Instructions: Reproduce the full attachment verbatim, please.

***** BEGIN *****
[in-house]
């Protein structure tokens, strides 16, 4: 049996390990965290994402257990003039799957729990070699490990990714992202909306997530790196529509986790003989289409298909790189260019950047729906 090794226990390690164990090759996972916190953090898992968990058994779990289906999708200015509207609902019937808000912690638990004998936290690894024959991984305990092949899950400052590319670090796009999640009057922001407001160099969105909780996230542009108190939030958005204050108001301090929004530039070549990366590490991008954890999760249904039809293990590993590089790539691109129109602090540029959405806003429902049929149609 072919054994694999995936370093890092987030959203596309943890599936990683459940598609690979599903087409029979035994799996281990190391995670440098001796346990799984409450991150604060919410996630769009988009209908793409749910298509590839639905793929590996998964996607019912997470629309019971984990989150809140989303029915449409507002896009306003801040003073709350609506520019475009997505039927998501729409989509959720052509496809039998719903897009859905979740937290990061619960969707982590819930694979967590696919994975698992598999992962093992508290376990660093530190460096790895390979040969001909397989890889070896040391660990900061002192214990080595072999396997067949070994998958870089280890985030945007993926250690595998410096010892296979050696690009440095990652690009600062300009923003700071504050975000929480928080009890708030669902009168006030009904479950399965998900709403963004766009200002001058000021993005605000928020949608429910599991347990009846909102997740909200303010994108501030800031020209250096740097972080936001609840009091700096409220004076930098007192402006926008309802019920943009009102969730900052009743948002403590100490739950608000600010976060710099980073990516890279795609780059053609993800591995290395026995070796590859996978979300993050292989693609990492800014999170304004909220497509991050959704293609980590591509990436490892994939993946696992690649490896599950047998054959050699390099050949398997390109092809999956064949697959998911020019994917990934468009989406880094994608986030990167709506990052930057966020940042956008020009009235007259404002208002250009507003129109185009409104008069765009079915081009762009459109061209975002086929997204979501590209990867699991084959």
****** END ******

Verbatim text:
[in-house]
């Protein structure tokens, strides 16, 4: 049996390990965290994402257990003039799957729990070699490990990714992202909306997530790196529509986790003989289409298909790189260019950047729906 090794226990390690164990090759996972916190953090898992968990058994779990289906999708200015509207609902019937808000912690638990004998936290690894024959991984305990092949899950400052590319670090796009999640009057922001407001160099969105909780996230542009108190939030958005204050108001301090929004530039070549990366590490991008954890999760249904039809293990590993590089790539691109129109602090540029959405806003429902049929149609 072919054994694999995936370093890092987030959203596309943890599936990683459940598609690979599903087409029979035994799996281990190391995670440098001796346990799984409450991150604060919410996630769009988009209908793409749910298509590839639905793929590996998964996607019912997470629309019971984990989150809140989303029915449409507002896009306003801040003073709350609506520019475009997505039927998501729409989509959720052509496809039998719903897009859905979740937290990061619960969707982590819930694979967590696919994975698992598999992962093992508290376990660093530190460096790895390979040969001909397989890889070896040391660990900061002192214990080595072999396997067949070994998958870089280890985030945007993926250690595998410096010892296979050696690009440095990652690009600062300009923003700071504050975000929480928080009890708030669902009168006030009904479950399965998900709403963004766009200002001058000021993005605000928020949608429910599991347990009846909102997740909200303010994108501030800031020209250096740097972080936001609840009091700096409220004076930098007192402006926008309802019920943009009102969730900052009743948002403590100490739950608000600010976060710099980073990516890279795609780059053609993800591995290395026995070796590859996978979300993050292989693609990492800014999170304004909220497509991050959704293609980590591509990436490892994939993946696992690649490896599950047998054959050699390099050949398997390109092809999956064949697959998911020019994917990934468009989406880094994608986030990167709506990052930057966020940042956008020009009235007259404002208002250009507003129109185009409104008069765009079915081009762009459109061209975002086929997204979501590209990867699991084959």